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Are we needed?

Guest sundancekid

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Guest sundancekid

My 3yo daughter and i just started ballet class togather and its been fun ... for the moment. However, it just accured to me that i may not have a purpose or a usefullness as a beginning male ballet dancer. I would like to perform someday but the few male dancers on stage seem to all be pro's and the local dance schools who just put on the Nutcracker had to import these guys.


So, do beginning and intermediate male dancers have a purpose? Are we needed in any capacity?



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Yes, yes, yes!!! For the most part it is about finding a place where you fit in, and if your main goal is to perform you have a very good chance of doing so. In most ballets there are different parts suitable for different level's of training. If this is something you really love to do, then you definatley have a purpose!! Just keep working hard on your technique and the performing will come.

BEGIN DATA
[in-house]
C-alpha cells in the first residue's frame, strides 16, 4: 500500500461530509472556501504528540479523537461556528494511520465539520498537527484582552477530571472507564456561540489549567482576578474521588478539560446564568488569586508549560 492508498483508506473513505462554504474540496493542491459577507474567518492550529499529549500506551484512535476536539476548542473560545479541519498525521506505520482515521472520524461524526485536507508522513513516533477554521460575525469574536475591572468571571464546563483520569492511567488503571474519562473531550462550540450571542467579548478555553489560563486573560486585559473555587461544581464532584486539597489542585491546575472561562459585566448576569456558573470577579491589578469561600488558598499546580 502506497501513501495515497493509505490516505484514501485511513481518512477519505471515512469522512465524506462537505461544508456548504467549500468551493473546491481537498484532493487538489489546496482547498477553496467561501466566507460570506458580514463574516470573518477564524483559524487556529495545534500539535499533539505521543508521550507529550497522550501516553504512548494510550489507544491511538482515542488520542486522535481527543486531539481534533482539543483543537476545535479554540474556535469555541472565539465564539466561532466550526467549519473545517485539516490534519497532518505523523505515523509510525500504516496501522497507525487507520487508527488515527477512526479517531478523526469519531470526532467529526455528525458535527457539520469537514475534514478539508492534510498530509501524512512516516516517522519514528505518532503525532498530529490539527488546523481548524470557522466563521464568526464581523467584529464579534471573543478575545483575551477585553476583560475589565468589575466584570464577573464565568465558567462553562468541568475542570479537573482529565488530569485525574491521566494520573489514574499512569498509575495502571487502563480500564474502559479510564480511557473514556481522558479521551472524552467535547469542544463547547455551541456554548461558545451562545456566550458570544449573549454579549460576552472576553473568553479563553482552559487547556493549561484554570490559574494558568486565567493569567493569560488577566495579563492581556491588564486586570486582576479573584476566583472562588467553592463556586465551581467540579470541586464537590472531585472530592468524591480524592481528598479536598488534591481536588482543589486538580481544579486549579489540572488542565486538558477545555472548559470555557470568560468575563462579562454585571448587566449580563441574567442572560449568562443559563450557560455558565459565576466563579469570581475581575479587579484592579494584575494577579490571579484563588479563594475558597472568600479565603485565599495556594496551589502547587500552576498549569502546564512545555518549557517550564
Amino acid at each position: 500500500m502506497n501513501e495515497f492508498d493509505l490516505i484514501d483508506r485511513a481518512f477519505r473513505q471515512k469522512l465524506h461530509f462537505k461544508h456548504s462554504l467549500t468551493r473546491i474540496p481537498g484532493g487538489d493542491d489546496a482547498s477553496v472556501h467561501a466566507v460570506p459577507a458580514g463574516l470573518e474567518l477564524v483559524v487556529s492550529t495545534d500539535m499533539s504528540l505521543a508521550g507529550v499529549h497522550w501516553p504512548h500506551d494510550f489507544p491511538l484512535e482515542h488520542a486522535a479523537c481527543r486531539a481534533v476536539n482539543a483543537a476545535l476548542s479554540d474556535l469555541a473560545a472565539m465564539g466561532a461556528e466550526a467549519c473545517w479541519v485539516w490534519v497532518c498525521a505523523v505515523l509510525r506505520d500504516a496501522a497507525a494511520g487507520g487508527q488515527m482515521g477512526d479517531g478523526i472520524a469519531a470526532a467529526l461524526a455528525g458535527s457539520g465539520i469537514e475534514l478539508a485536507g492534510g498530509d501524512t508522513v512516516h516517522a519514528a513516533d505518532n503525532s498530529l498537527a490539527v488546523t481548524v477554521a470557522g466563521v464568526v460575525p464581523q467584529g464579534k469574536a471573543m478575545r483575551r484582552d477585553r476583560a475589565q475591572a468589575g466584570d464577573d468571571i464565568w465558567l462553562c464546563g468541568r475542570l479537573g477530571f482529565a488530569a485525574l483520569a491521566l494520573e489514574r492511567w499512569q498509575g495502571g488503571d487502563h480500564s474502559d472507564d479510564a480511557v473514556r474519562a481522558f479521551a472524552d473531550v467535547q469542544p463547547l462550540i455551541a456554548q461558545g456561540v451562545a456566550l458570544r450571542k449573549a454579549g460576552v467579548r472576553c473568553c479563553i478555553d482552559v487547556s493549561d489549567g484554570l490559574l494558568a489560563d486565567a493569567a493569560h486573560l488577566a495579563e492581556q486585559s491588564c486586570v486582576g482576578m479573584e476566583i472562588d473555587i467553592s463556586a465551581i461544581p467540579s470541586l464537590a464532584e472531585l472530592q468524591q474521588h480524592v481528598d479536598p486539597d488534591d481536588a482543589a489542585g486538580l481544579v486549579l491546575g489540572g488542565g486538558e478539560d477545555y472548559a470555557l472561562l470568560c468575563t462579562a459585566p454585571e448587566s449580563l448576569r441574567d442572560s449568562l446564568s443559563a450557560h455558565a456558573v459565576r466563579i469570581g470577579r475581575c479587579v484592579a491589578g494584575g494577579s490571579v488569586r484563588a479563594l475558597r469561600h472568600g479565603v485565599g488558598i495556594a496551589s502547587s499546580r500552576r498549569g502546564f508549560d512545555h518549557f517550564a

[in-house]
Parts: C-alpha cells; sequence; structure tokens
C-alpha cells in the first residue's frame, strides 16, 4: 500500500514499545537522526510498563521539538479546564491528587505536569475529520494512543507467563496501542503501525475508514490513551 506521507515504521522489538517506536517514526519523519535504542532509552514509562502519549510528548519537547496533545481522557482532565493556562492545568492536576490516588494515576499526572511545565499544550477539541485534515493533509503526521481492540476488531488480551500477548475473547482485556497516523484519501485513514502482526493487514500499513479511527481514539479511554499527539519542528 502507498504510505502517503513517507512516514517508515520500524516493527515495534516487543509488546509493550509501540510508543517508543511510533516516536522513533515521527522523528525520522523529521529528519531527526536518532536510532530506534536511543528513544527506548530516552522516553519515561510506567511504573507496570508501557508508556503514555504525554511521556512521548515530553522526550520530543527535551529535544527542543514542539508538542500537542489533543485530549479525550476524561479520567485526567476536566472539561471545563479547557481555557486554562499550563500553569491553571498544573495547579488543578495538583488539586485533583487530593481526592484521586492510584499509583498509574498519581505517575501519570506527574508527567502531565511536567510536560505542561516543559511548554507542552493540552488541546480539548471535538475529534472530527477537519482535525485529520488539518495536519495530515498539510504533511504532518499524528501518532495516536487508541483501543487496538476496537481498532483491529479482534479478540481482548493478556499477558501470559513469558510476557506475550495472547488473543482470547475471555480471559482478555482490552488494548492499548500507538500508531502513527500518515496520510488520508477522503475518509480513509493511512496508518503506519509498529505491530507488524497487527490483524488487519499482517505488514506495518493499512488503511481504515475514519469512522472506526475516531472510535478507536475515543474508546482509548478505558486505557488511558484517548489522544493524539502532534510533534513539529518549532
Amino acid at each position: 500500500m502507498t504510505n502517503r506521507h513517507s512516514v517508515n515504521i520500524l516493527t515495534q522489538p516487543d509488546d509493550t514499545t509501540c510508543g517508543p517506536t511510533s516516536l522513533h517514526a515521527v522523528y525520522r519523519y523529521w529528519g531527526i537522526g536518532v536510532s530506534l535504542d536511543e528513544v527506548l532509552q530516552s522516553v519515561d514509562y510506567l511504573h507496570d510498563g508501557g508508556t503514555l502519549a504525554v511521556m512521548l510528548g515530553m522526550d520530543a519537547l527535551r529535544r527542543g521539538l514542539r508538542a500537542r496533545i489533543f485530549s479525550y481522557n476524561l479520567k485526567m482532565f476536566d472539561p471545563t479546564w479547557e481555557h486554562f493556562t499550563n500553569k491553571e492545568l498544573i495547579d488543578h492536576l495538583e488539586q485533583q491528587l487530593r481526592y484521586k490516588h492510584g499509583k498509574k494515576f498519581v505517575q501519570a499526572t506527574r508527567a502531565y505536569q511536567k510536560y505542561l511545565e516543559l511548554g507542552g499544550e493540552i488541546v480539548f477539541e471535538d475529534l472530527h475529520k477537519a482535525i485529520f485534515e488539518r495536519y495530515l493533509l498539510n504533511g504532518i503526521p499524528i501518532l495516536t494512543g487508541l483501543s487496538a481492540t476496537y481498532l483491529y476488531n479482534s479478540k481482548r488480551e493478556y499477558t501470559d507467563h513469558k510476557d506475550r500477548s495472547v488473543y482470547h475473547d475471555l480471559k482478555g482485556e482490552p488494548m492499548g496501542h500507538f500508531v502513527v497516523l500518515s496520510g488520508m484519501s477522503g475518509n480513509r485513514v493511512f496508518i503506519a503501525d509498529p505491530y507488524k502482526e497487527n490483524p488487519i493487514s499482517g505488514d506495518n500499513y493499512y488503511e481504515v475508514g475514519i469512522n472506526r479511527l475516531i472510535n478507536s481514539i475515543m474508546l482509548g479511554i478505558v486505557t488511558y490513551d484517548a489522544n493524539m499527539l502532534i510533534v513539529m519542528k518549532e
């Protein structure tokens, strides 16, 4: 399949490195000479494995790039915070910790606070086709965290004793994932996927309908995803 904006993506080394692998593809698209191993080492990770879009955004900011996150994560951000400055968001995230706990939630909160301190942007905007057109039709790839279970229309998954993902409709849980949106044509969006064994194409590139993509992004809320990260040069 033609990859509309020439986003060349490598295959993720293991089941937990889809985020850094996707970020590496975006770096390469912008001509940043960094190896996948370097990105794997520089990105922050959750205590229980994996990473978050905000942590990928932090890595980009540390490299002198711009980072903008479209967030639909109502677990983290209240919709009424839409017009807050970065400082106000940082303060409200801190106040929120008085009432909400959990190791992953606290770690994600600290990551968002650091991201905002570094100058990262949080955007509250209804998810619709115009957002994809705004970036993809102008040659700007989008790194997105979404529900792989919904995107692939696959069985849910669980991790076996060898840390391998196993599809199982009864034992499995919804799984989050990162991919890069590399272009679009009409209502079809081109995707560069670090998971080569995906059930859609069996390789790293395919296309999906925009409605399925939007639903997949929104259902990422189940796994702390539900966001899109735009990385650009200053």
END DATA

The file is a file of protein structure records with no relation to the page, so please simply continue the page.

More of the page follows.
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Uh...DE...you just walked into the Men's Room. :devil:


Dave, I don't know of a civic company who wouldn't jump at the chance for an actual trained male dancer, beginning or otherwise, as a Father in the party scene in Nutcracker. And somebody has to do Grandpa! Everybody's production is different, but it would be rather dull without men in the first act who can move with some authority!

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Guest jla_ksu

I have to agree. There are many parts for men, beginning or advanced.

You should have no trouble finding a place.

Also, the benefits of ballet, both physical and mental, are worth it even if you never get to perform.


Good Luck and keep up the practice.



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For the adult dancer, I do think performance does have a place. Yes, there is the Nutcracker where some moving bodies are needed. And some schools have adult performances, which provide another outlet.


I think performance for the adult dancer serves as something of a validation of that person’s worth as a dancer. It is kind of the statement “see I can dance.”


When I first started dance, I looked for any opportunities to perform. In my own case, I found none in ballet, but quite a few in modern and other, shall we say alternative dance forms.


But as I gained experience, I started finding more reward in just developing skill, the routine of class, and associating with the people I have been lucky to associate with. Sure, I would still volunteer to perform in an instant, but it isn’t as if I have that as a goal.

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Every year, I try to see a different suburban production of Nutcracker (in addition to that of Boston Ballet, which I've been attending for...going on 25 years...geez... :lol: ). I call them little Nut and big Nut.